In human tumors, many different point mutations of the p53 gene knock out suppressor function and induce the p53 polypeptide to adopt an immunologically distinct, “mutant” conformation. Here we show that exposure to the metal chelator 1,10-phenanthroline induces wild-type p53 to adopt the mutant conformation and that this process is reversible. Conversion to mutant phenotype also occurs after exposure to (a) an organic mercurial reagent targeting cysteinyl residues and (b) low concentrations of mercury or cadmium. We propose that binding of metal ions, most probably zinc, to conserved cysteinyl residues stabilizes the tertiary structure of wild-type p53.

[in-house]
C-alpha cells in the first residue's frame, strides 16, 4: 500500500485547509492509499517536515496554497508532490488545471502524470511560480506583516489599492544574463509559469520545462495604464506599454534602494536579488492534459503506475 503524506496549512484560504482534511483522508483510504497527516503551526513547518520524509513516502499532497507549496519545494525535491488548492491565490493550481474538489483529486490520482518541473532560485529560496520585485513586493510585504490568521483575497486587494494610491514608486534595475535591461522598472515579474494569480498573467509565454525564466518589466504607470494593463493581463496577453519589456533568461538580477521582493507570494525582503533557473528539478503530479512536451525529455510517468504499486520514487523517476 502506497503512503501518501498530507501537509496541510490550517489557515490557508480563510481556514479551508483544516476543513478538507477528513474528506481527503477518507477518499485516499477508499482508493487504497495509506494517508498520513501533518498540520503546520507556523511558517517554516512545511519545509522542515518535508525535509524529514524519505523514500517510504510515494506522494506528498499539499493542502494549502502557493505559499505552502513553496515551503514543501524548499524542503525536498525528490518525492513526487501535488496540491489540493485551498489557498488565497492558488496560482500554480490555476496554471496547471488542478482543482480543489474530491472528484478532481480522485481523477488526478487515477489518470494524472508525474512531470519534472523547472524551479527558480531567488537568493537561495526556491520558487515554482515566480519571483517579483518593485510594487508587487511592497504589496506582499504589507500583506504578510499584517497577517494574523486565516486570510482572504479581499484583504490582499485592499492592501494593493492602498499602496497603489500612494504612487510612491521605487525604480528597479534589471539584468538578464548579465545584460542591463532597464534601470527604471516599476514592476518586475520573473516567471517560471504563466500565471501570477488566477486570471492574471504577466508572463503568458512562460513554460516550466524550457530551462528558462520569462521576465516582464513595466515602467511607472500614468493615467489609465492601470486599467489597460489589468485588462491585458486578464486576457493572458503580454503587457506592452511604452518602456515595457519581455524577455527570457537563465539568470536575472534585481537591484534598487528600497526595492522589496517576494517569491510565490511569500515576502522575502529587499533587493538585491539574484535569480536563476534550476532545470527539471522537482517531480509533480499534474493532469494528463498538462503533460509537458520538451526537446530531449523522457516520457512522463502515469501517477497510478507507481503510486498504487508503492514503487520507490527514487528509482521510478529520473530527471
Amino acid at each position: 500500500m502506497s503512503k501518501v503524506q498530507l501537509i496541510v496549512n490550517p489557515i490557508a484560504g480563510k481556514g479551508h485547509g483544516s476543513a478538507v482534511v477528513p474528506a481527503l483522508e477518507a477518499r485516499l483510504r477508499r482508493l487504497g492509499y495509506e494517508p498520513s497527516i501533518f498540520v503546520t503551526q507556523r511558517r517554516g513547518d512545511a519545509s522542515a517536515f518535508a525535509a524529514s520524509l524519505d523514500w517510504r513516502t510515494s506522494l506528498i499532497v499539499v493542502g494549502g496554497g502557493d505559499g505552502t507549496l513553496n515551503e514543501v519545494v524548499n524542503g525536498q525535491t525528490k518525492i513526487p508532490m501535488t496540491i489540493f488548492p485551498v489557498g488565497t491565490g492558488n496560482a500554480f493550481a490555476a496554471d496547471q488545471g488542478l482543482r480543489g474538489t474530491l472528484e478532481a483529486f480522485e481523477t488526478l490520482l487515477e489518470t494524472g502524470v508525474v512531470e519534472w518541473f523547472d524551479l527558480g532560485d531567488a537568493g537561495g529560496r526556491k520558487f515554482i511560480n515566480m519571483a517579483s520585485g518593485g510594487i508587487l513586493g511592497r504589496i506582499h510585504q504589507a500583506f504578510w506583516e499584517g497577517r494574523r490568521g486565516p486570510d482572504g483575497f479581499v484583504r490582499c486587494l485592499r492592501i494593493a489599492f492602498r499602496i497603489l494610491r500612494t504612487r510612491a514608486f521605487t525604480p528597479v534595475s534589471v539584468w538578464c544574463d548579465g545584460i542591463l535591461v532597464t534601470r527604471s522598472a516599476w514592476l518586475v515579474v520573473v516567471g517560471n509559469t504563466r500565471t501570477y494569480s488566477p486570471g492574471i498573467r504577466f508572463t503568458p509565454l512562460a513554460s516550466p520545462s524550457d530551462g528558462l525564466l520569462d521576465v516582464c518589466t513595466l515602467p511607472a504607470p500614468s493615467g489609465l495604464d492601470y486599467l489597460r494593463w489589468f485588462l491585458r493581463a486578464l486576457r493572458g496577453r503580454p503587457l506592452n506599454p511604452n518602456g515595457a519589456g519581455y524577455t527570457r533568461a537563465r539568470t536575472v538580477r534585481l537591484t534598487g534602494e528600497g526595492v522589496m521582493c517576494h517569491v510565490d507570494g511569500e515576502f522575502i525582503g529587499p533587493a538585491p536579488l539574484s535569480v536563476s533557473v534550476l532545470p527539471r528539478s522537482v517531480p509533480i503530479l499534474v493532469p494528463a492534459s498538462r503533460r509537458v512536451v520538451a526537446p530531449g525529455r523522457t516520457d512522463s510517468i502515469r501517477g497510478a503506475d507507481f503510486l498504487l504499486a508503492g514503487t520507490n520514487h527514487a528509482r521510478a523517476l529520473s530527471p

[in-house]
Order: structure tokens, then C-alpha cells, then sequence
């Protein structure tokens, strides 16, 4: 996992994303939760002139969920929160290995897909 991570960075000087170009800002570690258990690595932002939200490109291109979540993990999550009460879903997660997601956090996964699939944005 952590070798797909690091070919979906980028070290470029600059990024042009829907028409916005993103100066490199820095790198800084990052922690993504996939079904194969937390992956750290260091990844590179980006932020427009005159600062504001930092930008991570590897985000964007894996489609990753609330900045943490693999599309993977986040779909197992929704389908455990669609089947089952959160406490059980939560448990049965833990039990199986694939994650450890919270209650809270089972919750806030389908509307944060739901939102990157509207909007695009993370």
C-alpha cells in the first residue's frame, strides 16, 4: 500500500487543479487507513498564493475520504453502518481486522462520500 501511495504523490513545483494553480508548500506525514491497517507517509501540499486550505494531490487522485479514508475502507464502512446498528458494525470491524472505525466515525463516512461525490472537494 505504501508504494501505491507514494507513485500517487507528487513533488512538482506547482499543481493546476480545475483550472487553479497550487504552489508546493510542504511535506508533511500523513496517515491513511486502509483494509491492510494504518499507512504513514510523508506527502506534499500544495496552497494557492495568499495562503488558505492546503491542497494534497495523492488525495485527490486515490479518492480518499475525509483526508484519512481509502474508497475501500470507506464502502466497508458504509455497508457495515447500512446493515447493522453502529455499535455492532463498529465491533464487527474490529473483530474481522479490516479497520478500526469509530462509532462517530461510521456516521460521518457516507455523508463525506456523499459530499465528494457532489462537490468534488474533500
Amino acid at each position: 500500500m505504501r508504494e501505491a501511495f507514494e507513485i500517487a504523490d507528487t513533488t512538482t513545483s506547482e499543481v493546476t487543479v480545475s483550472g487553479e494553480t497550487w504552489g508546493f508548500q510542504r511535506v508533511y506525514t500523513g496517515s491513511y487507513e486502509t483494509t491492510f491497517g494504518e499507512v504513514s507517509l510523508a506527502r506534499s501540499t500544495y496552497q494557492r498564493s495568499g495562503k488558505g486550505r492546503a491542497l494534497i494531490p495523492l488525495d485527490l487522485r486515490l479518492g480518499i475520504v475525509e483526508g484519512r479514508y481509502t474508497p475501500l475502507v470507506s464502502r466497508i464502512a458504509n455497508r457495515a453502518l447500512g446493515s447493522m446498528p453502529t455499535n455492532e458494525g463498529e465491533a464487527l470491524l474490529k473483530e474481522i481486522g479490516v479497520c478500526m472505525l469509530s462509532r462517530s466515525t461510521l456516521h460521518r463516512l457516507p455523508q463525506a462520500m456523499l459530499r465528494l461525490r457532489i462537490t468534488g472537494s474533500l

This work was supported by a Yorkshire Cancer Research Campaign program grant to J. M.